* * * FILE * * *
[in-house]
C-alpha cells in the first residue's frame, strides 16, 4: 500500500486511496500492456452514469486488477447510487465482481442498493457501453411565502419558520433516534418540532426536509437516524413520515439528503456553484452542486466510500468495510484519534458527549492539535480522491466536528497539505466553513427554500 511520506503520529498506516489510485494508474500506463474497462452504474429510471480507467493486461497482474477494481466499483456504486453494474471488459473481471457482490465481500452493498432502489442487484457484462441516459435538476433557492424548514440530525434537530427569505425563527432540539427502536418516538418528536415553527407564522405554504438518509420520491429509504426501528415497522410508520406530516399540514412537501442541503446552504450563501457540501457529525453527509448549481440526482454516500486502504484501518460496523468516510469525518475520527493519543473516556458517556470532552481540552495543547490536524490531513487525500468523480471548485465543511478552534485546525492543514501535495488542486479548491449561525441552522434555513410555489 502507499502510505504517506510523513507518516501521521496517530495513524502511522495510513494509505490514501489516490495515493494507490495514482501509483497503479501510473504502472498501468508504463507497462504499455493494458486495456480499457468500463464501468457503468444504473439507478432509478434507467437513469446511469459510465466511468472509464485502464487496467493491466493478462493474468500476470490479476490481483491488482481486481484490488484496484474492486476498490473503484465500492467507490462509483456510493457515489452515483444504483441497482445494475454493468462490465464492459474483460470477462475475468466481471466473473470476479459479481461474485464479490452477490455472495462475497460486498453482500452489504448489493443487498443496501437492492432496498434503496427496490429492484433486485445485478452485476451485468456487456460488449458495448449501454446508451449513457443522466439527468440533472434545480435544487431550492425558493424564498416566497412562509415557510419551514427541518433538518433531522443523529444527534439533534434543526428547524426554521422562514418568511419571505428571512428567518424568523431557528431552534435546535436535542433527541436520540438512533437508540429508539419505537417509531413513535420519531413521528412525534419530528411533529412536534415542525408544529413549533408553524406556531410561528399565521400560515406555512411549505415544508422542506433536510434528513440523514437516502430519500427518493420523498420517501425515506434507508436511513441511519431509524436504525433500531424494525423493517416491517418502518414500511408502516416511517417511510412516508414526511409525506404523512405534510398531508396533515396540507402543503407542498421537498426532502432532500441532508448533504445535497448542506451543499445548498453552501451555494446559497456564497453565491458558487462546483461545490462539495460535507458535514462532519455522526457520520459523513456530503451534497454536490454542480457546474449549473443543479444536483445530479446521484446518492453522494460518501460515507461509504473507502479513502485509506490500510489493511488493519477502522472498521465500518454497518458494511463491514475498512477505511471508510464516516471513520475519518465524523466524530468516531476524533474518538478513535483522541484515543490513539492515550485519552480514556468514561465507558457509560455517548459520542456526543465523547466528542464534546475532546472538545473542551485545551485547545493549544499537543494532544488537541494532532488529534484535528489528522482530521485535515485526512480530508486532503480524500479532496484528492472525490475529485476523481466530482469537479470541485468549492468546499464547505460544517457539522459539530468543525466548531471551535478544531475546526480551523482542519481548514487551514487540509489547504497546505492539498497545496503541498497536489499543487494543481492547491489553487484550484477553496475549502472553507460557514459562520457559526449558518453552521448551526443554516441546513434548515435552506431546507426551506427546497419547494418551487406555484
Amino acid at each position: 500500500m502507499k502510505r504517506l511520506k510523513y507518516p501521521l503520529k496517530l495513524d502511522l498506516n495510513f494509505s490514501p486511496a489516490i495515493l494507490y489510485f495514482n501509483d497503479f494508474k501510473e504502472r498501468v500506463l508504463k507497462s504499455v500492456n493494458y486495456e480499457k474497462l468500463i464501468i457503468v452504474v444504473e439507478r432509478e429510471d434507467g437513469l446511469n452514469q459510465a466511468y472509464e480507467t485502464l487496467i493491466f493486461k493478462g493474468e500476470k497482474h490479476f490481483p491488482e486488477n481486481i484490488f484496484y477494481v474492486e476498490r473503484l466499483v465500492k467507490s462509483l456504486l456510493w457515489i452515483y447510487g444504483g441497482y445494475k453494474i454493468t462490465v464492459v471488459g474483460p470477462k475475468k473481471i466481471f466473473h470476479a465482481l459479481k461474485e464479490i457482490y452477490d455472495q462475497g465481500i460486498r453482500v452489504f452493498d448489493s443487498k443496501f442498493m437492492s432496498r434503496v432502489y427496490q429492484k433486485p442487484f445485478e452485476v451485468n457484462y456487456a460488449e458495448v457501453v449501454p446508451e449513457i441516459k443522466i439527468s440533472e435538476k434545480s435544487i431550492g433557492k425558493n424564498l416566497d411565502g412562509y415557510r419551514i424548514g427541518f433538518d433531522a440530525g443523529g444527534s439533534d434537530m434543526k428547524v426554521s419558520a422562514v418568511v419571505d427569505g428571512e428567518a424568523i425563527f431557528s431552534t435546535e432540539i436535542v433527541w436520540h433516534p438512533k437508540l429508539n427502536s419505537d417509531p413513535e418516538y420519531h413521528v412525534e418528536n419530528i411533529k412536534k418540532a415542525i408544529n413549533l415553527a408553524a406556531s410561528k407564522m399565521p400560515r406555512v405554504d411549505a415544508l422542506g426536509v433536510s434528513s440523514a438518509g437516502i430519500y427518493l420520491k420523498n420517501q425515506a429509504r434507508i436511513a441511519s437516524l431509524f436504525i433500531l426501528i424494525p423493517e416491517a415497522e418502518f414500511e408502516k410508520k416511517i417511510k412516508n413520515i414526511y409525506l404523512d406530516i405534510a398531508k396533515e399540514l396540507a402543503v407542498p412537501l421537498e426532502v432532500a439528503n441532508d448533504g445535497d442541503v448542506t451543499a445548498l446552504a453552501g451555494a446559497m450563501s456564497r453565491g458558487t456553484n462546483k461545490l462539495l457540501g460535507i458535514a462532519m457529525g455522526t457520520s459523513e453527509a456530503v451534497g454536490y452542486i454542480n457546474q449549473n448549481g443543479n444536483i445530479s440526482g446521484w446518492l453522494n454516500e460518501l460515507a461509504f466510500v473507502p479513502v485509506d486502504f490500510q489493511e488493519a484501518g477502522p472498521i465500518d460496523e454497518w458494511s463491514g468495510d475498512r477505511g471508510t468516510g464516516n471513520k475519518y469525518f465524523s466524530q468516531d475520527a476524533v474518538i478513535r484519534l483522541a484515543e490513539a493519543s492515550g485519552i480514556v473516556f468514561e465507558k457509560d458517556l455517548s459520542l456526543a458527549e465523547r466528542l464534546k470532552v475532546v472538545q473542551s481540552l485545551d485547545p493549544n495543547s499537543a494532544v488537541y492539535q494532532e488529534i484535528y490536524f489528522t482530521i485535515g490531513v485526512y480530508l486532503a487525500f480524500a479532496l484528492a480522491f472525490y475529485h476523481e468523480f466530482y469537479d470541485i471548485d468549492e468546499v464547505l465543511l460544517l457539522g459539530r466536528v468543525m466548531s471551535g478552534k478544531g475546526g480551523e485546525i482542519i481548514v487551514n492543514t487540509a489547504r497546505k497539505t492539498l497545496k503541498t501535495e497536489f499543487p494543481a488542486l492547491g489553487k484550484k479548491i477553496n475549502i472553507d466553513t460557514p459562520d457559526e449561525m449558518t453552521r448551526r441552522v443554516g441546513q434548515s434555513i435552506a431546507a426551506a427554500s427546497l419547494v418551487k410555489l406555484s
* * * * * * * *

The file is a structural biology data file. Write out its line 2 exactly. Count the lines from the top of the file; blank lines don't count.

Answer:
C-alpha cells in the first residue's frame, strides 16, 4: 500500500486511496500492456452514469486488477447510487465482481442498493457501453411565502419558520433516534418540532426536509437516524413520515439528503456553484452542486466510500468495510484519534458527549492539535480522491466536528497539505466553513427554500 511520506503520529498506516489510485494508474500506463474497462452504474429510471480507467493486461497482474477494481466499483456504486453494474471488459473481471457482490465481500452493498432502489442487484457484462441516459435538476433557492424548514440530525434537530427569505425563527432540539427502536418516538418528536415553527407564522405554504438518509420520491429509504426501528415497522410508520406530516399540514412537501442541503446552504450563501457540501457529525453527509448549481440526482454516500486502504484501518460496523468516510469525518475520527493519543473516556458517556470532552481540552495543547490536524490531513487525500468523480471548485465543511478552534485546525492543514501535495488542486479548491449561525441552522434555513410555489 502507499502510505504517506510523513507518516501521521496517530495513524502511522495510513494509505490514501489516490495515493494507490495514482501509483497503479501510473504502472498501468508504463507497462504499455493494458486495456480499457468500463464501468457503468444504473439507478432509478434507467437513469446511469459510465466511468472509464485502464487496467493491466493478462493474468500476470490479476490481483491488482481486481484490488484496484474492486476498490473503484465500492467507490462509483456510493457515489452515483444504483441497482445494475454493468462490465464492459474483460470477462475475468466481471466473473470476479459479481461474485464479490452477490455472495462475497460486498453482500452489504448489493443487498443496501437492492432496498434503496427496490429492484433486485445485478452485476451485468456487456460488449458495448449501454446508451449513457443522466439527468440533472434545480435544487431550492425558493424564498416566497412562509415557510419551514427541518433538518433531522443523529444527534439533534434543526428547524426554521422562514418568511419571505428571512428567518424568523431557528431552534435546535436535542433527541436520540438512533437508540429508539419505537417509531413513535420519531413521528412525534419530528411533529412536534415542525408544529413549533408553524406556531410561528399565521400560515406555512411549505415544508422542506433536510434528513440523514437516502430519500427518493420523498420517501425515506434507508436511513441511519431509524436504525433500531424494525423493517416491517418502518414500511408502516416511517417511510412516508414526511409525506404523512405534510398531508396533515396540507402543503407542498421537498426532502432532500441532508448533504445535497448542506451543499445548498453552501451555494446559497456564497453565491458558487462546483461545490462539495460535507458535514462532519455522526457520520459523513456530503451534497454536490454542480457546474449549473443543479444536483445530479446521484446518492453522494460518501460515507461509504473507502479513502485509506490500510489493511488493519477502522472498521465500518454497518458494511463491514475498512477505511471508510464516516471513520475519518465524523466524530468516531476524533474518538478513535483522541484515543490513539492515550485519552480514556468514561465507558457509560455517548459520542456526543465523547466528542464534546475532546472538545473542551485545551485547545493549544499537543494532544488537541494532532488529534484535528489528522482530521485535515485526512480530508486532503480524500479532496484528492472525490475529485476523481466530482469537479470541485468549492468546499464547505460544517457539522459539530468543525466548531471551535478544531475546526480551523482542519481548514487551514487540509489547504497546505492539498497545496503541498497536489499543487494543481492547491489553487484550484477553496475549502472553507460557514459562520457559526449558518453552521448551526443554516441546513434548515435552506431546507426551506427546497419547494418551487406555484